Documentary - Die Klassen, The [world Service]

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Die Trennung20170905

Following the fortunes of a Syrian father and daughter in Berlin, separated from the rest of their family by war and bureaucracy

In the summer of 2015 tens of thousands of Syrians left their war torn homeland and put their lives in the hands of the smugglers who would help them navigate the hazardous route to Europe. Many of these bedraggled travellers ended up in Germany, where Angela Merkel famously told the German people “We will cope?.

Among the new arrivals were Mohammed Dallal, a man in his late 40s and his 16-year-old daughter Noor. They found themselves in Berlin, exhausted by their journey, bewildered by their new surroundings and overwhelmed by the tasks ahead of them: finding a place to live, working out how to support themselves and seeking out a place to learn a new and difficult language.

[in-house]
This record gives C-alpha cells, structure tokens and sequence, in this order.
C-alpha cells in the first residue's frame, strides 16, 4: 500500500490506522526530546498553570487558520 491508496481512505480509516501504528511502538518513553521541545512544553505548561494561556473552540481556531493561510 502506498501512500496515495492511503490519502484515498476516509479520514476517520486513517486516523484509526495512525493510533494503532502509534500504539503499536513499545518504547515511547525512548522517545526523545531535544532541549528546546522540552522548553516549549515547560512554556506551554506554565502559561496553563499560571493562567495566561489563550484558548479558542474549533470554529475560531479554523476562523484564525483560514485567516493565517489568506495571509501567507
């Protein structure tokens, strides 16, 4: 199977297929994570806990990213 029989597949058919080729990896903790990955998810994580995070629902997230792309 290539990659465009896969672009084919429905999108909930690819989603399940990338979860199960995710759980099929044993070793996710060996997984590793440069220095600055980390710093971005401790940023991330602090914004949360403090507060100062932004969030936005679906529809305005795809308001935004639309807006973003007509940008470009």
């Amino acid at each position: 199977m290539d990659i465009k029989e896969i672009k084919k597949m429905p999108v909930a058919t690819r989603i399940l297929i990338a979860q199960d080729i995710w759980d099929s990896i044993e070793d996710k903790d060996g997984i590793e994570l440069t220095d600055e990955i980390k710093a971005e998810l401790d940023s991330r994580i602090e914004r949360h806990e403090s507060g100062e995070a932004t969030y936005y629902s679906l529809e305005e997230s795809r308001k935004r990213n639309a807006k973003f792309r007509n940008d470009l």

Mohamed and Noor had other concerns. They’d left half the family behind in Damascus. Mohamed had been reluctant to leave at all but after a bomb attack earlier that year had left his ten-year-old son with only one leg he thought he had no option. Germany, he was told, was the place that made the best prosthetic limbs, so Germany was where he would go. Mohamed and his wife, Abeer, agreed that leaving her with three children would be too much of a burden. So he agreed to take Noor with him, leaving 10-year-old Saif and three-year-old Lilas with his wife in Damascus.

Amy Zayed and Laura Graen have accompanied Mohamed and Noor for nearly two years through the emotional and bureaucratic vagaries of the refugee life. In this programme, we hear whether the family is, at last, together again.